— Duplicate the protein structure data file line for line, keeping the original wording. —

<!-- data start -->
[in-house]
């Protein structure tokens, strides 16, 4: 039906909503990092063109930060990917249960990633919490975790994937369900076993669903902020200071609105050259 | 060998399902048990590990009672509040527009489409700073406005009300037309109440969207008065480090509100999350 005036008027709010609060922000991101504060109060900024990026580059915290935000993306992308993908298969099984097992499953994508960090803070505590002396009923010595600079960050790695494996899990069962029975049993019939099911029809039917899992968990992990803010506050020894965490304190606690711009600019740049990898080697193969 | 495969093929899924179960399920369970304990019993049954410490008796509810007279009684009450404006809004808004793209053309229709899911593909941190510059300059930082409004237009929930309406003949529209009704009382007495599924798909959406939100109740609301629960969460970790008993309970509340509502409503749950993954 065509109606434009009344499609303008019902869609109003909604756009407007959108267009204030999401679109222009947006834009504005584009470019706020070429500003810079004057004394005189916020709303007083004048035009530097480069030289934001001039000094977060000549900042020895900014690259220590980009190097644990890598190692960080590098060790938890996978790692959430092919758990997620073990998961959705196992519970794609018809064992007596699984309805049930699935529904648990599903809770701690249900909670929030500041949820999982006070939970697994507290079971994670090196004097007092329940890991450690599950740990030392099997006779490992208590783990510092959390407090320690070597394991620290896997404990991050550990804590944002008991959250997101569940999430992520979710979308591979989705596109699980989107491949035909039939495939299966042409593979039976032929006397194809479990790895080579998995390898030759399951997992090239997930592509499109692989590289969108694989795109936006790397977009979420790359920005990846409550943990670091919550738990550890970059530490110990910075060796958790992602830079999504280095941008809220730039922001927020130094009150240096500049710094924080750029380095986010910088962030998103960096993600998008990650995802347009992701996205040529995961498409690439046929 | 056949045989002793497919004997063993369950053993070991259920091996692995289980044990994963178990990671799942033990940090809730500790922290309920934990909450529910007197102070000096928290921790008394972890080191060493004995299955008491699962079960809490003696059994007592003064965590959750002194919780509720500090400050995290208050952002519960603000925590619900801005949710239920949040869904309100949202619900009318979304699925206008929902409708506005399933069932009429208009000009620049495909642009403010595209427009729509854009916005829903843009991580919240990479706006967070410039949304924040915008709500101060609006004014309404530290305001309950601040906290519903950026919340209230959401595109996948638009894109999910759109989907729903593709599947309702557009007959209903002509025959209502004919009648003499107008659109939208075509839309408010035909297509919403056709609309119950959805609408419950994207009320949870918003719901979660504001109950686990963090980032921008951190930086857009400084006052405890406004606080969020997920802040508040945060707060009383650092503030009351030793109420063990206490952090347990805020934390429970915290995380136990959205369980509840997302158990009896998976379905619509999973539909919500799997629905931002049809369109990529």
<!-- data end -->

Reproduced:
[in-house]
């Protein structure tokens, strides 16, 4: 039906909503990092063109930060990917249960990633919490975790994937369900076993669903902020200071609105050259 | 060998399902048990590990009672509040527009489409700073406005009300037309109440969207008065480090509100999350 005036008027709010609060922000991101504060109060900024990026580059915290935000993306992308993908298969099984097992499953994508960090803070505590002396009923010595600079960050790695494996899990069962029975049993019939099911029809039917899992968990992990803010506050020894965490304190606690711009600019740049990898080697193969 | 495969093929899924179960399920369970304990019993049954410490008796509810007279009684009450404006809004808004793209053309229709899911593909941190510059300059930082409004237009929930309406003949529209009704009382007495599924798909959406939100109740609301629960969460970790008993309970509340509502409503749950993954 065509109606434009009344499609303008019902869609109003909604756009407007959108267009204030999401679109222009947006834009504005584009470019706020070429500003810079004057004394005189916020709303007083004048035009530097480069030289934001001039000094977060000549900042020895900014690259220590980009190097644990890598190692960080590098060790938890996978790692959430092919758990997620073990998961959705196992519970794609018809064992007596699984309805049930699935529904648990599903809770701690249900909670929030500041949820999982006070939970697994507290079971994670090196004097007092329940890991450690599950740990030392099997006779490992208590783990510092959390407090320690070597394991620290896997404990991050550990804590944002008991959250997101569940999430992520979710979308591979989705596109699980989107491949035909039939495939299966042409593979039976032929006397194809479990790895080579998995390898030759399951997992090239997930592509499109692989590289969108694989795109936006790397977009979420790359920005990846409550943990670091919550738990550890970059530490110990910075060796958790992602830079999504280095941008809220730039922001927020130094009150240096500049710094924080750029380095986010910088962030998103960096993600998008990650995802347009992701996205040529995961498409690439046929 | 056949045989002793497919004997063993369950053993070991259920091996692995289980044990994963178990990671799942033990940090809730500790922290309920934990909450529910007197102070000096928290921790008394972890080191060493004995299955008491699962079960809490003696059994007592003064965590959750002194919780509720500090400050995290208050952002519960603000925590619900801005949710239920949040869904309100949202619900009318979304699925206008929902409708506005399933069932009429208009000009620049495909642009403010595209427009729509854009916005829903843009991580919240990479706006967070410039949304924040915008709500101060609006004014309404530290305001309950601040906290519903950026919340209230959401595109996948638009894109999910759109989907729903593709599947309702557009007959209903002509025959209502004919009648003499107008659109939208075509839309408010035909297509919403056709609309119950959805609408419950994207009320949870918003719901979660504001109950686990963090980032921008951190930086857009400084006052405890406004606080969020997920802040508040945060707060009383650092503030009351030793109420063990206490952090347990805020934390429970915290995380136990959205369980509840997302158990009896998976379905619509999973539909919500799997629905931002049809369109990529």